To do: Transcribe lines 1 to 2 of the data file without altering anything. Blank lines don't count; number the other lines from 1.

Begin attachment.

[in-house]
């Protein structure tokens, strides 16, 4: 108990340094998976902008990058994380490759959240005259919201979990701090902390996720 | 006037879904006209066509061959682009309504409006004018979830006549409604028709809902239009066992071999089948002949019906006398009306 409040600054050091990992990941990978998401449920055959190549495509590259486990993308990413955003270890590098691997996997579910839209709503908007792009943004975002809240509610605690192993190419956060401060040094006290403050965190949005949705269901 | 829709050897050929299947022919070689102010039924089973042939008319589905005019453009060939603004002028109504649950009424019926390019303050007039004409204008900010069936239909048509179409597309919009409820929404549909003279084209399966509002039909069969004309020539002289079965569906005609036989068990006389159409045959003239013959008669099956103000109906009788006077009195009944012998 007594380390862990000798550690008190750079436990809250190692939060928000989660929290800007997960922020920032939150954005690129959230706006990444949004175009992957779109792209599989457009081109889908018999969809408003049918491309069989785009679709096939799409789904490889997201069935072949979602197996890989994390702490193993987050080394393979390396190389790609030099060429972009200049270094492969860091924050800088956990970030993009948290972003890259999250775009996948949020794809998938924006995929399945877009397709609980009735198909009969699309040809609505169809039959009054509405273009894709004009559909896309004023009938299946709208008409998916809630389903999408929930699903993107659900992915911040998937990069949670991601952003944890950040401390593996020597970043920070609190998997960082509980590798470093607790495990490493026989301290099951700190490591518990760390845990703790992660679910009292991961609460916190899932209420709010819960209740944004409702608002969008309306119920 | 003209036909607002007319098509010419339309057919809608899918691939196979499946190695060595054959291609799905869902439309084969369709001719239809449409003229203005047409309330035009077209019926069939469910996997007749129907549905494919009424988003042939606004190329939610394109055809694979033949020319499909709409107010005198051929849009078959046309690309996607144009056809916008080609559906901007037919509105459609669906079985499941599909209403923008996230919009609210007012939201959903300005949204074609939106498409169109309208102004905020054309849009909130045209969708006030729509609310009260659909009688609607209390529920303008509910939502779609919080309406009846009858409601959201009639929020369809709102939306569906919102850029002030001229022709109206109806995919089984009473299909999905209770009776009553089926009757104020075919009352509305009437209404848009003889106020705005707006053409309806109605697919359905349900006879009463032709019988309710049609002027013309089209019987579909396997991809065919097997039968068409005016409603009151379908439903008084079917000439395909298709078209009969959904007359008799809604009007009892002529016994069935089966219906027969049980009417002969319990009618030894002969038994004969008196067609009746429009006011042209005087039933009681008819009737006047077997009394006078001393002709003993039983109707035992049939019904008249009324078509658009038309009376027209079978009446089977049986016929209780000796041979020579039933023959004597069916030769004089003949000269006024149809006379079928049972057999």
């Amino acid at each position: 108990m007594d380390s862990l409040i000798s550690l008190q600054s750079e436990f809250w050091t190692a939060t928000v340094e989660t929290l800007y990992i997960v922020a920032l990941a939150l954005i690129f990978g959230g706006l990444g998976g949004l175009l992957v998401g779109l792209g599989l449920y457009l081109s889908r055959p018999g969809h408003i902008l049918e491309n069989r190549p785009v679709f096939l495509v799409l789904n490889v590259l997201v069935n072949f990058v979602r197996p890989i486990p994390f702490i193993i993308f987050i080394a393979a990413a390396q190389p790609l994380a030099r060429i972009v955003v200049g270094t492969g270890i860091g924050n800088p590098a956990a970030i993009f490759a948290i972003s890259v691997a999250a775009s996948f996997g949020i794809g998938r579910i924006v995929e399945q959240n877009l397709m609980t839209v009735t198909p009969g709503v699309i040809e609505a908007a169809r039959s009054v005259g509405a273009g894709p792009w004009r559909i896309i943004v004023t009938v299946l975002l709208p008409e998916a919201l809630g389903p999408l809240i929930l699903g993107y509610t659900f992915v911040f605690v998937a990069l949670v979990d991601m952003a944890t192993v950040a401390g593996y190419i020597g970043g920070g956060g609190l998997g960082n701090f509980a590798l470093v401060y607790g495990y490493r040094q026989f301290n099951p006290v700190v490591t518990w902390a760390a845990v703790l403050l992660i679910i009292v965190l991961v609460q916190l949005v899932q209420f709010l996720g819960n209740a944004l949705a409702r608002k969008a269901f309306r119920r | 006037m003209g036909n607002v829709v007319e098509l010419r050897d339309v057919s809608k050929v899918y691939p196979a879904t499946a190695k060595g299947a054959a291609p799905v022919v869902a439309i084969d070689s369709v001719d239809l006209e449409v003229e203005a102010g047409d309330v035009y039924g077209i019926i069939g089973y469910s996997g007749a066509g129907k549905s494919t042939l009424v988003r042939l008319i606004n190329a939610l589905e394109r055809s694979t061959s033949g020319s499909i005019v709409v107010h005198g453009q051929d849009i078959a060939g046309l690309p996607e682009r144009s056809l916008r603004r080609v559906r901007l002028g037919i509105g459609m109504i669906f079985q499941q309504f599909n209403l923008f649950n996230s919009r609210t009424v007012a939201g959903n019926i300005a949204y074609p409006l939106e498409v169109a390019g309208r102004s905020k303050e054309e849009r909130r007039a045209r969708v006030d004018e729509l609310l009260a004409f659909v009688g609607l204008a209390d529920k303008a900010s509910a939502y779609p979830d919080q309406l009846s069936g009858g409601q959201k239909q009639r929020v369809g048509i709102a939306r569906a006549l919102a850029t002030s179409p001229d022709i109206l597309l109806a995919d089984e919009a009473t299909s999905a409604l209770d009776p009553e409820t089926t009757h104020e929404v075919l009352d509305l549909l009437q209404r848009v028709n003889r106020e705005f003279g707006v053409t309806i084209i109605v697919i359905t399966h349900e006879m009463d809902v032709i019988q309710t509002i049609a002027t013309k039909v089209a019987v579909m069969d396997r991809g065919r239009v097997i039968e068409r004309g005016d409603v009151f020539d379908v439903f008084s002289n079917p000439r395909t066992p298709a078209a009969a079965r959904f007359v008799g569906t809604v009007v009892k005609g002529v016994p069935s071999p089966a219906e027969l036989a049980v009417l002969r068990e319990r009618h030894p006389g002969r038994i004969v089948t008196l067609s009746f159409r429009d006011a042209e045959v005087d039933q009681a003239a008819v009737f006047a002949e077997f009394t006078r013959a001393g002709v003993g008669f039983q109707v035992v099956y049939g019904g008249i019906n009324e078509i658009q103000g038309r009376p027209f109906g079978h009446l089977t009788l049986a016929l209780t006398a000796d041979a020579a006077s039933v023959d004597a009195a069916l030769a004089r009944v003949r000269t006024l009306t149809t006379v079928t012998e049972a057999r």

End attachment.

[in-house]
């Protein structure tokens, strides 16, 4: 108990340094998976902008990058994380490759959240005259919201979990701090902390996720 | 006037879904006209066509061959682009309504409006004018979830006549409604028709809902239009066992071999089948002949019906006398009306 409040600054050091990992990941990978998401449920055959190549495509590259486990993308990413955003270890590098691997996997579910839209709503908007792009943004975002809240509610605690192993190419956060401060040094006290403050965190949005949705269901 | 829709050897050929299947022919070689102010039924089973042939008319589905005019453009060939603004002028109504649950009424019926390019303050007039004409204008900010069936239909048509179409597309919009409820929404549909003279084209399966509002039909069969004309020539002289079965569906005609036989068990006389159409045959003239013959008669099956103000109906009788006077009195009944012998 007594380390862990000798550690008190750079436990809250190692939060928000989660929290800007997960922020920032939150954005690129959230706006990444949004175009992957779109792209599989457009081109889908018999969809408003049918491309069989785009679709096939799409789904490889997201069935072949979602197996890989994390702490193993987050080394393979390396190389790609030099060429972009200049270094492969860091924050800088956990970030993009948290972003890259999250775009996948949020794809998938924006995929399945877009397709609980009735198909009969699309040809609505169809039959009054509405273009894709004009559909896309004023009938299946709208008409998916809630389903999408929930699903993107659900992915911040998937990069949670991601952003944890950040401390593996020597970043920070609190998997960082509980590798470093607790495990490493026989301290099951700190490591518990760390845990703790992660679910009292991961609460916190899932209420709010819960209740944004409702608002969008309306119920 | 003209036909607002007319098509010419339309057919809608899918691939196979499946190695060595054959291609799905869902439309084969369709001719239809449409003229203005047409309330035009077209019926069939469910996997007749129907549905494919009424988003042939606004190329939610394109055809694979033949020319499909709409107010005198051929849009078959046309690309996607144009056809916008080609559906901007037919509105459609669906079985499941599909209403923008996230919009609210007012939201959903300005949204074609939106498409169109309208102004905020054309849009909130045209969708006030729509609310009260659909009688609607209390529920303008509910939502779609919080309406009846009858409601959201009639929020369809709102939306569906919102850029002030001229022709109206109806995919089984009473299909999905209770009776009553089926009757104020075919009352509305009437209404848009003889106020705005707006053409309806109605697919359905349900006879009463032709019988309710049609002027013309089209019987579909396997991809065919097997039968068409005016409603009151379908439903008084079917000439395909298709078209009969959904007359008799809604009007009892002529016994069935089966219906027969049980009417002969319990009618030894002969038994004969008196067609009746429009006011042209005087039933009681008819009737006047077997009394006078001393002709003993039983109707035992049939019904008249009324078509658009038309009376027209079978009446089977049986016929209780000796041979020579039933023959004597069916030769004089003949000269006024149809006379079928049972057999």